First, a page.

After being shut for almost 18 months, institutions across the globe are now opening up. The pandemic has had a widespread impact on all facets of life - most of all, upskilling and education. It has been a learning curve for everyone, and it will take some time for things to get to “normal.” However, because of the significant disruption of education, innovation in the education technology sector has taken an accelerated route. The new Hybrid Learning approach has revolutionized classrooms across the globe. Let's see how.
Do you remember how, years ago, education was confined to a classroom? Students used to sit on desks, write notes down, discuss their issues with peers, etc.
The concept of hybrid or blended learning has existed for the past decade or so. But it has only received its fair share of the spotlight in the last few months, due to the unimaginable crisis courtesy of the COVID-19 pandemic.
Hybrid learning is a model which allows students to spend some time in the classroom, and sometimes learn from home or anywhere else. When they’re not in the classroom, students can sign on to the virtual arena of education remotely, mostly using video conferencing software.
It can also be a case wherein professors (or instructors) are taking a class both offline and online simultaneously, i.e. a group of students sitting in a classroom with the instructor, and another group could be consuming a lecture and interacting with the students and instructors - via a video conference call. Cool, isn’t it?
Hybrid Learning is not to be confused with blended learning, HyFlex, and online learning. Blended learning is mostly used interchangeably with hybrid learning, however, there is a subtle yet key difference between the two.
Hybrid Learning focuses on finding a flexible ratio of online and offline, even if it is different for each student. It is more focused on the student than on the convenience of the instructors. It focuses on optimizing the experience for the students.
Blended learning, on the other hand, seeks to balance online and offline instruction. So, essentially, blended learning uses online resources to complement classroom instruction, whereas hybrid learning uses online resources to combine with classroom instruction.
Well, long story short, the recent advances in cloud technology have made online learning and interactive sessions more viable than ever. High-speed internet and the willingness to embrace modern methods, from institutions and organizations alike, have made these forms of learning much more feasible.
The core aim of Hybrid Learning is to retain engagement and foster interaction, so as to
ensure it feels lifelike and even seamless.
The short answer is - YES. It is important for students to learn where they can interact with their peers and learn more than just the curriculum. However, it is also equally important to ensure that the learning experience is more personalized and less rigid.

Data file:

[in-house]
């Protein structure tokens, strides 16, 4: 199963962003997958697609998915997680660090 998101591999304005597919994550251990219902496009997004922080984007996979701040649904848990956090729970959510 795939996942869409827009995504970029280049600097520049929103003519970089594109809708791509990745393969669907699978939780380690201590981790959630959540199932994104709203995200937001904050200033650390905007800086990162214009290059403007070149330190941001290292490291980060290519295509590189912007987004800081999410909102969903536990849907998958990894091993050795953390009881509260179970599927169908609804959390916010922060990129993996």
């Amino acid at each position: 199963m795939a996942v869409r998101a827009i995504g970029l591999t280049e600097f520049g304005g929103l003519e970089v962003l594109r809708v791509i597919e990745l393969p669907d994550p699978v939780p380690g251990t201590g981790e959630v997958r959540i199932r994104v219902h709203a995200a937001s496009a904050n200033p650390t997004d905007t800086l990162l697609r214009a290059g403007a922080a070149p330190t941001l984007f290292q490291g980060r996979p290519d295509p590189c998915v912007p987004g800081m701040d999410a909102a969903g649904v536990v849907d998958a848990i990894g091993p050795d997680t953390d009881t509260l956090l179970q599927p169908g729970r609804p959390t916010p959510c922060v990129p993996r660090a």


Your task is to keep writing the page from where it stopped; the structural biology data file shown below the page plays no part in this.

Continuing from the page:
There are very clear indications of the benefits of in-person instruction - such as interactivity, doubt-solving, or just more focus. But it also means that students have to travel to a certain place at a certain time to attend certain lectures. And given the pandemic, the motto has shifted from “get them all under one roof” to “the show must go on.”
Education, when imparted via a hybrid model, has far more chances of being useful and valuable than the traditional model. Course designs and lesson plans would be available right from the start, and students could choose to place themselves at their convenience.
The important thing to note here is that hybrid learning is still new. Most people without a reliable internet connection can miss out on crucial things. This digital divide needs to be bridged in order to make this facility available to everyone. The curriculum will also need a redesign. Instructors will need to structure their plans to make them more purposeful and focused.
Instructors, therefore, need to pack more in less. They could very quickly switch to becoming mentors/guides due to the vast wealth of information available on the internet. Students can always learn things in a different way than expected by the administration.
Teaching methodologies need to be adapted to be more inclusive and interactive. Motivation can also be a big factor to take care of in self-paced hybrid learning models.
Remember, hybrid doesn’t mean fully virtual. The virtual component is to ensure continuity and interactivity amongst the teachers and students. It is also very important to weigh the pros and cons of hybrid learning for your specific type of instruction before jumping on the bandwagon.
One can teach software or sales over a call, but not baking or guitar or mechanical experiments. So educators should mix and match until they find their groove with a perfect learning model.
If you have any doubts about hybrid learning or need help with setting up a hybrid setup for your institute, please contact us using the link below.